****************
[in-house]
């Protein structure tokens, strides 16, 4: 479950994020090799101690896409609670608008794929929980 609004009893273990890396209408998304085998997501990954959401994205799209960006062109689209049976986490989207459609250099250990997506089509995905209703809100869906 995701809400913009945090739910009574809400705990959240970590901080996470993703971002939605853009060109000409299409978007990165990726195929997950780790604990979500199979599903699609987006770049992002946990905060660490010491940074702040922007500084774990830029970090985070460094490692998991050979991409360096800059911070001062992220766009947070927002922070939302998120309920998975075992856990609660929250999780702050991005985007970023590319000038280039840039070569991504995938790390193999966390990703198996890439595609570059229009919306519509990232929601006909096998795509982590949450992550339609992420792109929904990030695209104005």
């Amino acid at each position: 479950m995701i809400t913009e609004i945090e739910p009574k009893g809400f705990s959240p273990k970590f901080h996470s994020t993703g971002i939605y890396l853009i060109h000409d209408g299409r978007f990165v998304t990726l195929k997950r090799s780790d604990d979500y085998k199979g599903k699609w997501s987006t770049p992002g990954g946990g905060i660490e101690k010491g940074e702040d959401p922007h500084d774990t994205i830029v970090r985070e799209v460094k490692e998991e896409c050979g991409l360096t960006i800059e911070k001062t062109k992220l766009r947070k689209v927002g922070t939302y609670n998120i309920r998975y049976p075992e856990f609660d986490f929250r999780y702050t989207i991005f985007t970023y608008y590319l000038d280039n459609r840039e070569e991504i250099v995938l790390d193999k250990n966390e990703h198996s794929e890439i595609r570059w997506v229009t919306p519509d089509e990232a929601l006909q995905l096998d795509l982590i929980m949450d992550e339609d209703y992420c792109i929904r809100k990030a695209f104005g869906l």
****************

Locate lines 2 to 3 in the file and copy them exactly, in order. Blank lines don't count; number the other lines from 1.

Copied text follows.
């Protein structure tokens, strides 16, 4: 479950994020090799101690896409609670608008794929929980 609004009893273990890396209408998304085998997501990954959401994205799209960006062109689209049976986490989207459609250099250990997506089509995905209703809100869906 995701809400913009945090739910009574809400705990959240970590901080996470993703971002939605853009060109000409299409978007990165990726195929997950780790604990979500199979599903699609987006770049992002946990905060660490010491940074702040922007500084774990830029970090985070460094490692998991050979991409360096800059911070001062992220766009947070927002922070939302998120309920998975075992856990609660929250999780702050991005985007970023590319000038280039840039070569991504995938790390193999966390990703198996890439595609570059229009919306519509990232929601006909096998795509982590949450992550339609992420792109929904990030695209104005």
């Amino acid at each position: 479950m995701i809400t913009e609004i945090e739910p009574k009893g809400f705990s959240p273990k970590f901080h996470s994020t993703g971002i939605y890396l853009i060109h000409d209408g299409r978007f990165v998304t990726l195929k997950r090799s780790d604990d979500y085998k199979g599903k699609w997501s987006t770049p992002g990954g946990g905060i660490e101690k010491g940074e702040d959401p922007h500084d774990t994205i830029v970090r985070e799209v460094k490692e998991e896409c050979g991409l360096t960006i800059e911070k001062t062109k992220l766009r947070k689209v927002g922070t939302y609670n998120i309920r998975y049976p075992e856990f609660d986490f929250r999780y702050t989207i991005f985007t970023y608008y590319l000038d280039n459609r840039e070569e991504i250099v995938l790390d193999k250990n966390e990703h198996s794929e890439i595609r570059w997506v229009t919306p519509d089509e990232a929601l006909q995905l096998d795509l982590i929980m949450d992550e339609d209703y992420c792109i929904r809100k990030a695209f104005g869906l």